Metro Weekly

2012: The Year in Review

Sticking to an LGBT perspective, the year rode a relatively rising trajectory


On the first day of March, Gov. O’Malley signed Maryland’s marriage-equality bill, setting in motion the referendum battle to follow. The Human Rights Campaign, an ally in securing Maryland marriage, named a successor to outgoing Executive Director Joe Solmonese. Chad Griffin, a leader in the fight against California’s Proposition 8 as a founder of the American Foundation for Equal Rights, would take the top spot June 11.

A final farewell for the late Frank Kameny, scheduled for March 3 at Congressional Cemetery, was put on hold indefinitely as legal squabbling arose between Kameny’s sole heir, Timothy Clark, and longtime associates of Kameny. While the community would surely welcome a month in which the only mention of death involved legal wrangling, March instead followed January and February’s lead. On March 7, Jared Neff, booking manager for D.C.’s Shakespeare Theatre Company, died of pneumonia-related complications. He was 30.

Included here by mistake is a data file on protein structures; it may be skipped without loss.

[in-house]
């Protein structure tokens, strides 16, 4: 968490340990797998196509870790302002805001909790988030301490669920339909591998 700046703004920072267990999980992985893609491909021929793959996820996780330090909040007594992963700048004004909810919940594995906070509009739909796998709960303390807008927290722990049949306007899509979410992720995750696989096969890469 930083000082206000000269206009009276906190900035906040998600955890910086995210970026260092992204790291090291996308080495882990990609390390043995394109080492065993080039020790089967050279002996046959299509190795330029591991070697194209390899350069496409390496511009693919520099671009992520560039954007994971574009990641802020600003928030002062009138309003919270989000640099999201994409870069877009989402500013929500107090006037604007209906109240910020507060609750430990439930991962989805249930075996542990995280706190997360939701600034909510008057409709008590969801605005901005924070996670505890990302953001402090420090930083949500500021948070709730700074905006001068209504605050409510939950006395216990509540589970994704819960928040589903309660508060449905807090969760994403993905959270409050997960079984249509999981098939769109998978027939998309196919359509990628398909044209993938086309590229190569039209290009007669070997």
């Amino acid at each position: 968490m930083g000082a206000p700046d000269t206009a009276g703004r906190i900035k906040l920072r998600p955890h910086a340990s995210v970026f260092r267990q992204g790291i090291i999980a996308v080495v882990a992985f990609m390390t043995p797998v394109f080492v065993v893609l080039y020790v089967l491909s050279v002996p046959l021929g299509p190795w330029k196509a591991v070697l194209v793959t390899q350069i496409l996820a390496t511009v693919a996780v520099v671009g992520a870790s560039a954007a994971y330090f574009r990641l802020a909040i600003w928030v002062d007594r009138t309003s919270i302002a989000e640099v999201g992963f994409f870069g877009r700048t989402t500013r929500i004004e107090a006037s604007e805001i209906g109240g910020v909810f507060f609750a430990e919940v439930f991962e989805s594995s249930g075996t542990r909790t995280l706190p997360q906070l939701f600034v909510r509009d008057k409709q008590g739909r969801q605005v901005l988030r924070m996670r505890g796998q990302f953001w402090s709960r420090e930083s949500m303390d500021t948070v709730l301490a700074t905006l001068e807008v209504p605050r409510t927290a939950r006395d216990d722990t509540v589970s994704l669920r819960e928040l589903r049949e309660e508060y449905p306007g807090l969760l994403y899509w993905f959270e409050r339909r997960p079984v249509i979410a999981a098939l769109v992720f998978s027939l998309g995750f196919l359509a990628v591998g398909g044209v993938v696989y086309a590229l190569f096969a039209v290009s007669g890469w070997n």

Neff’s death wasn’t the only news that shook the community in March. In an early morning incident at the Columbia Heights IHOP Restaurant, anti-gay slurs escalated to a gunshot. The victim of that March 11 shooting survived, but the violence did not stop. On March 12, a gay man was attacked at the corner of Georgia Avenue and Irving Street NW, beaten and robbed by a group shouting homophobic epithets. Days later, March 20, hundreds marched through Northwest D.C. to protest crimes against the LGBT community.

In a sort of victory for at least one member of the LGBT community, the Catholic Archdiocese of Washington announced March 9 that it had put Father Marcel Guarnizo on administrative leave. In February, Guarnizo denied Holy Communion to Barbara Johnson, a lesbian, at her mother’s funeral.

John Riley is the local news reporter for Metro Weekly. He can be reached at